Python has two types of integers. Plain integers are the generic vanilla (32-bit) integers recognized on most systems today. Python also has a long integer size; however, these far exceed the size provided by C longs. We will take a look at both types of Python integers, followed by a description of operators and built-in functions applicable only to Python integer types.

(Plain) Integers

Python’s “plain” integers are the universal numeric type. Most machines (32-bit) running Python will provide a range of -231 to 231-1, that is -2,147,483,648 to 2,147,483,647. ere are some examples of Python integers:
0101 84 -237 0x80 017 -680 -0X92
Python integers are implemented as (signed) longs in C. Integers are normally represented in base 10 decimal format, but they can also be specified in base eight or base sixteen representation. Octal values have a “0” prefix, and hexadecimal values have either “0x” or “0X” prefixes.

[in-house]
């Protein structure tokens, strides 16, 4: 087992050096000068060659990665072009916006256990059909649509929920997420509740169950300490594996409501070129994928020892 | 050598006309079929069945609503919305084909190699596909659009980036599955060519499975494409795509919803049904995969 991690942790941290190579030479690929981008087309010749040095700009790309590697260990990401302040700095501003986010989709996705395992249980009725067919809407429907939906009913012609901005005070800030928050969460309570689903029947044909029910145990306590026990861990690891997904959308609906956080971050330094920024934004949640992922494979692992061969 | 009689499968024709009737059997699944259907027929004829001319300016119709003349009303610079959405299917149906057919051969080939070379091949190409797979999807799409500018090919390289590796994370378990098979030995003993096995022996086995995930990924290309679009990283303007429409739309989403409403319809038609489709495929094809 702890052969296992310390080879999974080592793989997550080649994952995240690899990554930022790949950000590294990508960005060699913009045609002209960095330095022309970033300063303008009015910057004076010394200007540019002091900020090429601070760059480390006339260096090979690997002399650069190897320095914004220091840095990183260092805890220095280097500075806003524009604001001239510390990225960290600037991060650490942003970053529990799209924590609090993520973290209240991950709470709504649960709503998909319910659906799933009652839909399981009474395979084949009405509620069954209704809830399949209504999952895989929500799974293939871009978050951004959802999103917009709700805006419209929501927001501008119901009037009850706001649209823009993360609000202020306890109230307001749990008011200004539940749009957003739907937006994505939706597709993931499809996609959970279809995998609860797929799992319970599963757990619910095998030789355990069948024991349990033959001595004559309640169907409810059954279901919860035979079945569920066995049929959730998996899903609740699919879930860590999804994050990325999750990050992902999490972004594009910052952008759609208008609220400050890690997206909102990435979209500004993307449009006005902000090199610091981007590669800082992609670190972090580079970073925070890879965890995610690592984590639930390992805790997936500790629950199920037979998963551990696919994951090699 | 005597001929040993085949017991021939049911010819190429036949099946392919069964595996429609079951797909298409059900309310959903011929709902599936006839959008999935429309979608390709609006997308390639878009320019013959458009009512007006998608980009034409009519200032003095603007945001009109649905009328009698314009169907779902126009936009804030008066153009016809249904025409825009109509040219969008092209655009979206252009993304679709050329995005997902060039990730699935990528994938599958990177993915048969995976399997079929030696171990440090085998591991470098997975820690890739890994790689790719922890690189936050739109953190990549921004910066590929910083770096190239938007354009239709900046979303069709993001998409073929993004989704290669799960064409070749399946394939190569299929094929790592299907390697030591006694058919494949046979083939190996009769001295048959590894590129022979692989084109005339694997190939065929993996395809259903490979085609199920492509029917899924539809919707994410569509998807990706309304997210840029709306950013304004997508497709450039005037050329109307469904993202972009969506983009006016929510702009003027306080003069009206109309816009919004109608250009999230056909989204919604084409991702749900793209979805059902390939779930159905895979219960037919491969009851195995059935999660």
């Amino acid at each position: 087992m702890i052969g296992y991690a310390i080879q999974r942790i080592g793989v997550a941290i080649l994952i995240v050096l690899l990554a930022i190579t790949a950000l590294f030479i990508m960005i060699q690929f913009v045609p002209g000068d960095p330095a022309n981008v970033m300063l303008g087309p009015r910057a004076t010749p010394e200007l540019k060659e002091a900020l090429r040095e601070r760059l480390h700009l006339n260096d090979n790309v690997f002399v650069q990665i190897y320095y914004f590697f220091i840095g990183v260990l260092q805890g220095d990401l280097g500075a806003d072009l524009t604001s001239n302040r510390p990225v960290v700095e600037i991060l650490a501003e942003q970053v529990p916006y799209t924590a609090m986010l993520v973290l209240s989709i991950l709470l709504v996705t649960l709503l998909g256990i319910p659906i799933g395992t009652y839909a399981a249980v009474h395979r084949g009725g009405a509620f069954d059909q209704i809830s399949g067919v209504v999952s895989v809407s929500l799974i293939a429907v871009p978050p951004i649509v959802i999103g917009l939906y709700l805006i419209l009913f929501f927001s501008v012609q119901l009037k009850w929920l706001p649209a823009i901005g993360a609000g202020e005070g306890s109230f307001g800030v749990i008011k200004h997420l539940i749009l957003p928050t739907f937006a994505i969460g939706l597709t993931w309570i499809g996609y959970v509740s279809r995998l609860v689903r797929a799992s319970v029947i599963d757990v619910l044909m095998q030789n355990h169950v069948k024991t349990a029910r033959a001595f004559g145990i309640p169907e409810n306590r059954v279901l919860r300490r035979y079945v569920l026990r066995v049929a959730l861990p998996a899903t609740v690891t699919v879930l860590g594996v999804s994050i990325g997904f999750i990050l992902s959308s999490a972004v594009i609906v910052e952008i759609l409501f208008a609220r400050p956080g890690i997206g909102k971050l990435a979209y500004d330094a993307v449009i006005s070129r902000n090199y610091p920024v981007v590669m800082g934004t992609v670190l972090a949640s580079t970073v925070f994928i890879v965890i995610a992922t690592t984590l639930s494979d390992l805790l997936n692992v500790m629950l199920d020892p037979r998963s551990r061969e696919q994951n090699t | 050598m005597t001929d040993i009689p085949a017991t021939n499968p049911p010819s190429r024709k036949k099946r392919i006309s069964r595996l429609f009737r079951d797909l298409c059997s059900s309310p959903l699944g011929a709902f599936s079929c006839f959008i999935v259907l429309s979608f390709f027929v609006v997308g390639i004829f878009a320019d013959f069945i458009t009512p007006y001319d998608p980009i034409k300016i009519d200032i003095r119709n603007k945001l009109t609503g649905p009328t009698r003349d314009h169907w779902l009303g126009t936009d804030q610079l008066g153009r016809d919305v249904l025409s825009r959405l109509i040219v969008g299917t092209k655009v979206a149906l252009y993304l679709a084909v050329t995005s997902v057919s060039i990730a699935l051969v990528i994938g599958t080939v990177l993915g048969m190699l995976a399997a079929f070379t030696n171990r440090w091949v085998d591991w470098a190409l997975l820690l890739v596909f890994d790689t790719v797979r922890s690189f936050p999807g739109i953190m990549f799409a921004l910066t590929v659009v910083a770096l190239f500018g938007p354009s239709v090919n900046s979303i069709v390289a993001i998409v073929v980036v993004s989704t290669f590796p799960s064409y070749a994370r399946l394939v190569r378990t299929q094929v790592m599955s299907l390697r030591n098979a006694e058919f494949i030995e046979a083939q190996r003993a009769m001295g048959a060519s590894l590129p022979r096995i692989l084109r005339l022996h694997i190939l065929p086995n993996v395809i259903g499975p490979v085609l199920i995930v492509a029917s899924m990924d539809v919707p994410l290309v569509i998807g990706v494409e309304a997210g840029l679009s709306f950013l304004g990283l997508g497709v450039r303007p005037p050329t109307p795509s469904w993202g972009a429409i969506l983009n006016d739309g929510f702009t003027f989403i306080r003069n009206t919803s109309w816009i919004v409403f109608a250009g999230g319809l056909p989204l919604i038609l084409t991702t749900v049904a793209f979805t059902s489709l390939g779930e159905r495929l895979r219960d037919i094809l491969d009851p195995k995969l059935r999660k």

Long Integers

The first thing we need to say about Python long integers is to not get them confused with
long integers in C or other compiled languages—these values are typically restricted to 32- or 64-bit sizes, whereas Python long integers are limited only by the amount of (virtual) memory in your machine. In other words, they can be very L-O-N-G longs.
Long integers are a superset of integers and are useful when the range of plain integers exceeds those of your application, meaning less than -231 or greater than 231-1. Use of long integers is denoted by an upper- or lowercase (L) or (l), appended to the integer’s numeric value. Values can be expressed in decimal, octal, or hexadecimal. The following are examples of long integers:
16384L -0x4E8L 017L -2147483648l 052144364L
299792458l 0xDECADEDEADBEEFBADFEEDDEAL – 5432101234L
Although Python supports a case-insensitive “L” to denote long integers, we recommend that you use only the uppercase “L” to avoid confusion with the number “one” ( 1 ). Python will display only long integers with a capital “L.”

>>> aLong = 99999999l
>>> aLong